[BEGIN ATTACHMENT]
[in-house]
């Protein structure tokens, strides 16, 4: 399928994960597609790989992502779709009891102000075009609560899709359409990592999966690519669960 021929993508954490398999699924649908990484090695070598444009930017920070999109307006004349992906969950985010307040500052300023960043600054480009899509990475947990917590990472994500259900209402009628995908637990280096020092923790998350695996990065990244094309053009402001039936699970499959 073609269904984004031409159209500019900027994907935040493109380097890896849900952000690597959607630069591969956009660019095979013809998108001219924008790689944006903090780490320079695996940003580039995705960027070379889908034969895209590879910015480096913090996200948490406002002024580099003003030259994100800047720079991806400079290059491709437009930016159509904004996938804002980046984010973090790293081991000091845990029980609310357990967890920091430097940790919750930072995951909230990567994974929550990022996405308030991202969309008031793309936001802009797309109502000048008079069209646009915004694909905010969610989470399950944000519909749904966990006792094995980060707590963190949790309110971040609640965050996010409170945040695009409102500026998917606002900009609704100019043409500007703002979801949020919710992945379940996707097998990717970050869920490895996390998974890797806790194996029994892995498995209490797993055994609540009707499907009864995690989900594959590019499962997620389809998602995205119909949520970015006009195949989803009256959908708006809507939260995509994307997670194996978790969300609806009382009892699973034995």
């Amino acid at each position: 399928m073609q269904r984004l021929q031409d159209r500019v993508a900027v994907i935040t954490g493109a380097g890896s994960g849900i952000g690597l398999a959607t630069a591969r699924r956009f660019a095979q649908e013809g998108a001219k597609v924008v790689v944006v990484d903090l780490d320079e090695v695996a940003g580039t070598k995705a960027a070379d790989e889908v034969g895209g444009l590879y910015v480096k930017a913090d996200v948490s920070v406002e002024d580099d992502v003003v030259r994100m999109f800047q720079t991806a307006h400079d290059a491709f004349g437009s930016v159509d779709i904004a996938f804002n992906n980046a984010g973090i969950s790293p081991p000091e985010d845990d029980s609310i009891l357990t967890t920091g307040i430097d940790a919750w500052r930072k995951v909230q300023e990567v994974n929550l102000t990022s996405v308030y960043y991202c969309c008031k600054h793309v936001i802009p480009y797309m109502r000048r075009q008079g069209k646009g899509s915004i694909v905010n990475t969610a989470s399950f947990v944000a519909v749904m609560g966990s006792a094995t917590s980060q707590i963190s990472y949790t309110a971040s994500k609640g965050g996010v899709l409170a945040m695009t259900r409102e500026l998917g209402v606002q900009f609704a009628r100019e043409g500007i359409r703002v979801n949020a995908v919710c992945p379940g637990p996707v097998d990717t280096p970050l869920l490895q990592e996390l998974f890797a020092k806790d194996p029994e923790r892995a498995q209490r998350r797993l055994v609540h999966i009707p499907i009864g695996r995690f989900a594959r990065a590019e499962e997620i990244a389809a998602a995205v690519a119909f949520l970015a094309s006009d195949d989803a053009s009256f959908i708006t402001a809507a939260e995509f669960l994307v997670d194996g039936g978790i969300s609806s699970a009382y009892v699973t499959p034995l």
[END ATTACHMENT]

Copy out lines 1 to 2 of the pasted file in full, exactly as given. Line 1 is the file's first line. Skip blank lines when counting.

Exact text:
[in-house]
């Protein structure tokens, strides 16, 4: 399928994960597609790989992502779709009891102000075009609560899709359409990592999966690519669960 021929993508954490398999699924649908990484090695070598444009930017920070999109307006004349992906969950985010307040500052300023960043600054480009899509990475947990917590990472994500259900209402009628995908637990280096020092923790998350695996990065990244094309053009402001039936699970499959 073609269904984004031409159209500019900027994907935040493109380097890896849900952000690597959607630069591969956009660019095979013809998108001219924008790689944006903090780490320079695996940003580039995705960027070379889908034969895209590879910015480096913090996200948490406002002024580099003003030259994100800047720079991806400079290059491709437009930016159509904004996938804002980046984010973090790293081991000091845990029980609310357990967890920091430097940790919750930072995951909230990567994974929550990022996405308030991202969309008031793309936001802009797309109502000048008079069209646009915004694909905010969610989470399950944000519909749904966990006792094995980060707590963190949790309110971040609640965050996010409170945040695009409102500026998917606002900009609704100019043409500007703002979801949020919710992945379940996707097998990717970050869920490895996390998974890797806790194996029994892995498995209490797993055994609540009707499907009864995690989900594959590019499962997620389809998602995205119909949520970015006009195949989803009256959908708006809507939260995509994307997670194996978790969300609806009382009892699973034995």